Kamoto’s case stopping Mera dismissal adjourned

High Court judge Charles Mkandawire on Wednesday adjourned  the case involving Malawi Energy Regulatory Authority (Mera) fired  chief executive officer (CEO) Ralph Kamoto who is challenging unfair dismissal over allegations of abuse of office.

Ralph Kamoto. Challenging dismisal

In February 2017, the Mera board fired  Kamoto and director of finance Elias Hausi for alleged abuse of office when the authority used K2.9 billion from the  the Price Stabilisation Fund to buy 10 000 metric tonnes of maize for the Agricultural Development and Marketing Corporation (Admarc) to sell in its markets.

The PSF is an account that accumulates funds from fuel sales meant to cushion any rises in fuel products that would raise inflation. There are four levies in the energy price build up, as established in the Energy Laws of 2004, namely the Road Levy, Malawi Bureau of Standards Levy, Rural Electrification Levy and Fuel Price Stabilisation Levy.

The judge adjourned the matter because lawyer George Mwale representing Kamoto was yet to provide an affidavit to vacate an injunction lodged earlier against his dismissal that he should not be dismissed.

A report by an independent assessor, PricewaterhouseCoopers (PwC), confirmed that the Malawi Energy Regulatory Authority (Mera) Board made an unlawful K2.9 billion payment to Admarc for the purchase of maize.

Mera board on February 24 resolved to purchase 10 000 metric tonnes of maize at a cost of K2.964 billion, to be sent to Admarc for sale in its markets, according to a letter dated February 25 2016 from Mera to Secretary to Treasury and copied to Chief Secretary in the Office of the President and Cabinet, and the then Mera board chairperson Dingiswayo Jere.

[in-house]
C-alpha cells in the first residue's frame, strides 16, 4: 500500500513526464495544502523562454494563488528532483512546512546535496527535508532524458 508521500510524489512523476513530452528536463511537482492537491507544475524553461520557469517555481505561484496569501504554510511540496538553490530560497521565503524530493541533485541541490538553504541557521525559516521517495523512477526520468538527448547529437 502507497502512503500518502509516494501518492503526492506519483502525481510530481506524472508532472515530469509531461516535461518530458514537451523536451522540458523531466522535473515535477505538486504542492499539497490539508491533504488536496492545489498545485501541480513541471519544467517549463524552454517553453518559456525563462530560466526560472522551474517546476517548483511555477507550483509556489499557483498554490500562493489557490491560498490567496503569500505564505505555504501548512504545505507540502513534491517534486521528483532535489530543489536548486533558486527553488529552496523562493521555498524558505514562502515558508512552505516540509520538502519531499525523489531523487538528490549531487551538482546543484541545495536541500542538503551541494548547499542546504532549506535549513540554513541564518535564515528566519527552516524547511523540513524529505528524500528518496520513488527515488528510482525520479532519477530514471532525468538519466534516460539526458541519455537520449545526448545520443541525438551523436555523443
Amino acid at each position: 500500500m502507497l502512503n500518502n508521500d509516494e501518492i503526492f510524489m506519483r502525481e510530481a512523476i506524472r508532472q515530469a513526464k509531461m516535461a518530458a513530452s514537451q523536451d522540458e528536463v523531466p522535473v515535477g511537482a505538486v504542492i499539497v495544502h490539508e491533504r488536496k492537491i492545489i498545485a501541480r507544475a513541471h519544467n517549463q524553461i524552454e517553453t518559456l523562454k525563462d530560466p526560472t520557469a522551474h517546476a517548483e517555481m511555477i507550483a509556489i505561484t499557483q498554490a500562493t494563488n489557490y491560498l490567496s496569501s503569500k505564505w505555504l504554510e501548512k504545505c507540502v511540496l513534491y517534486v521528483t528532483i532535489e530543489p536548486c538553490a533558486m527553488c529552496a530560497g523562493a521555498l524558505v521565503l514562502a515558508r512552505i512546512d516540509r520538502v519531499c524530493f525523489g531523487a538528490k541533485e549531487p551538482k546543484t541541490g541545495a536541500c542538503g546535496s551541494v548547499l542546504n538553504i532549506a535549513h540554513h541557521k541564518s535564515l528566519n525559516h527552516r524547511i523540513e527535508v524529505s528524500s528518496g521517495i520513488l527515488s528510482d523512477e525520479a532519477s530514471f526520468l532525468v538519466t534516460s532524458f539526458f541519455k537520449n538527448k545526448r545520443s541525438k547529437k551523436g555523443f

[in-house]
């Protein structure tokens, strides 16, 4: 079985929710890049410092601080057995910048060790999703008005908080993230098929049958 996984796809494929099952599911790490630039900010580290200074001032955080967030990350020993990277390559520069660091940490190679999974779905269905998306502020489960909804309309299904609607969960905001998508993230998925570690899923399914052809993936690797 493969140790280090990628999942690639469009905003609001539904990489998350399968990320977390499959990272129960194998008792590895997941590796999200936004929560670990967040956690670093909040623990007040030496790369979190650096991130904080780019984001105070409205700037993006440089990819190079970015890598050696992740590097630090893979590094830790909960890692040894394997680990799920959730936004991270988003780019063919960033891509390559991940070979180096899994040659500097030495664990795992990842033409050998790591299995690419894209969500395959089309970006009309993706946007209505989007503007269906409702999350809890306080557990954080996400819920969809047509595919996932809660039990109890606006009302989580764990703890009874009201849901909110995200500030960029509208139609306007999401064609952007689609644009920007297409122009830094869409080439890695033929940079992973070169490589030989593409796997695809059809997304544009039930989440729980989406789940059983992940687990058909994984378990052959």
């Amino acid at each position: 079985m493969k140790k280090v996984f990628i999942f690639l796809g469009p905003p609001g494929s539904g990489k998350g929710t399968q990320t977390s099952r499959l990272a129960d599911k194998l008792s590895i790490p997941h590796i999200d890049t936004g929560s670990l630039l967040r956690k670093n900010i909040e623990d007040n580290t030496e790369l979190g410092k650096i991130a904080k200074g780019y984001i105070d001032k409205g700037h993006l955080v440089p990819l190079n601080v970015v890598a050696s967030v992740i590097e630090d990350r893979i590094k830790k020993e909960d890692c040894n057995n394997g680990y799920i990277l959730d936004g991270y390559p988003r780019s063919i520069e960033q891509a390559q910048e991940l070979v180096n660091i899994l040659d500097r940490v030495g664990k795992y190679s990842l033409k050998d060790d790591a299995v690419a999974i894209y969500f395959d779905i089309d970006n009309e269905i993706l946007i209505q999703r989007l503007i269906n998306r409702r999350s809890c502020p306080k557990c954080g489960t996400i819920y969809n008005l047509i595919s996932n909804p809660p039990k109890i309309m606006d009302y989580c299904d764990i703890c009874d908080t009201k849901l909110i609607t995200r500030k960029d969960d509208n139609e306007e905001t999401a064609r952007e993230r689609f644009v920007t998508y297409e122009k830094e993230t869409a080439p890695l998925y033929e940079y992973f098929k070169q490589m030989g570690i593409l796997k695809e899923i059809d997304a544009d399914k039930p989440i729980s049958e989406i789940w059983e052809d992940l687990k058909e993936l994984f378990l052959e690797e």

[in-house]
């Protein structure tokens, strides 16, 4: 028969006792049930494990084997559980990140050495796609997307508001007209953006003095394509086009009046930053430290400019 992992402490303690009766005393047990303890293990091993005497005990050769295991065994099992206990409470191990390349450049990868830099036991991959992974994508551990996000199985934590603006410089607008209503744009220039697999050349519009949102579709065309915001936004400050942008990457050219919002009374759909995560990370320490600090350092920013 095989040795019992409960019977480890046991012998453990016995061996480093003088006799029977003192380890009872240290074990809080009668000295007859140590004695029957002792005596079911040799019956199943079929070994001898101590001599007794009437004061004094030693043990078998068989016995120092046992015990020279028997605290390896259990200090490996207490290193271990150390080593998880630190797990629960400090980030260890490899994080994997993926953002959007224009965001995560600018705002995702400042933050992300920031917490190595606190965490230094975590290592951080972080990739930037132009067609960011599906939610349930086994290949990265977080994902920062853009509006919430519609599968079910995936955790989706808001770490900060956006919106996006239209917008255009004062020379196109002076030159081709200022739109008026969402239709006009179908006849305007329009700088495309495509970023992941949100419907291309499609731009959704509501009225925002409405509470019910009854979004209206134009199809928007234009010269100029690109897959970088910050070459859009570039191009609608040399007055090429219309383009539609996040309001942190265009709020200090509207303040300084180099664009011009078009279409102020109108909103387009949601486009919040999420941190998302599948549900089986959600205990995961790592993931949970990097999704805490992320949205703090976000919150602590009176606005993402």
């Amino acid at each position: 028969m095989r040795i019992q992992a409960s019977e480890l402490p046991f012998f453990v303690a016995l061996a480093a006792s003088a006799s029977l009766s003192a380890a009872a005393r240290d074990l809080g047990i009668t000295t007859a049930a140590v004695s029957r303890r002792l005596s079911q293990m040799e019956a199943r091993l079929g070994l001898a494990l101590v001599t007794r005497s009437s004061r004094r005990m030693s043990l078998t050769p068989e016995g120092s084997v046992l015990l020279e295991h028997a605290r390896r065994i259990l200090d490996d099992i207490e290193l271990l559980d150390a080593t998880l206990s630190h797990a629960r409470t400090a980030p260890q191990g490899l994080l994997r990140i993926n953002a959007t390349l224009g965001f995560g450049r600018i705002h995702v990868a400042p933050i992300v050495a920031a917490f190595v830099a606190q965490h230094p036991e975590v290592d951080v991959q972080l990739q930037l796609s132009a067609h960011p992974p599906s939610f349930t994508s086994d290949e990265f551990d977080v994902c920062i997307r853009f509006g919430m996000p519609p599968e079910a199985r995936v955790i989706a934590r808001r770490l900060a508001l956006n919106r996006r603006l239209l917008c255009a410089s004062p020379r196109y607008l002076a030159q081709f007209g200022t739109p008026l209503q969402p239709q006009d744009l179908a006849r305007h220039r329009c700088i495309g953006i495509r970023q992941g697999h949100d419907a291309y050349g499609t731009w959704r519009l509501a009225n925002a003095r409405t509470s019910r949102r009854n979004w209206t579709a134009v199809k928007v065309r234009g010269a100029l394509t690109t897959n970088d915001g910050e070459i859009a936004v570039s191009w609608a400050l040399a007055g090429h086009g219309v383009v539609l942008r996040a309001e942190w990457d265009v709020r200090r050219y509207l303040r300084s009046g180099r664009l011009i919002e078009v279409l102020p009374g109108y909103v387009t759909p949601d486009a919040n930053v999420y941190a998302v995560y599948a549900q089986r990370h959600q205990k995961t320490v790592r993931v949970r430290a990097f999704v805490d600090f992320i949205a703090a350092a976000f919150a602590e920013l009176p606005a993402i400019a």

Mera letter reads: “Although the board noticed that the drought/maize levy was abolished in 2012, the board agreed to purchase maize from the Price Stabilisation Fund.

“In arriving at the decision, the board recognised that the current drought has affected a lot of Malawians who did not have adequate access to maize stocks.”

The board further noted in the letter that the drought/maize levy which would have collected funds for the drought was removed from the pricing structure in May 2012.

“The board, therefore, decided that the maize purchase should be funded out of the Price Stabilisation Fund [PSF].”

Ironically, barely two weeks after the Mera board’s decision, fuel prices were raised effective March 4 2016 to K743.30 per litre for petrol from K711.90, representing an increase of 4.41 percent and K722.80 per litre for diesel from K671.30 per litre representing a 7.67 percent rise.

In its statement justifying the increase, Mera said it considered recent trends in the world petroleum prices and other changes in macroeconomic fundamentals, notably exchange rate and their impact on energy prices as the reason for the hike.

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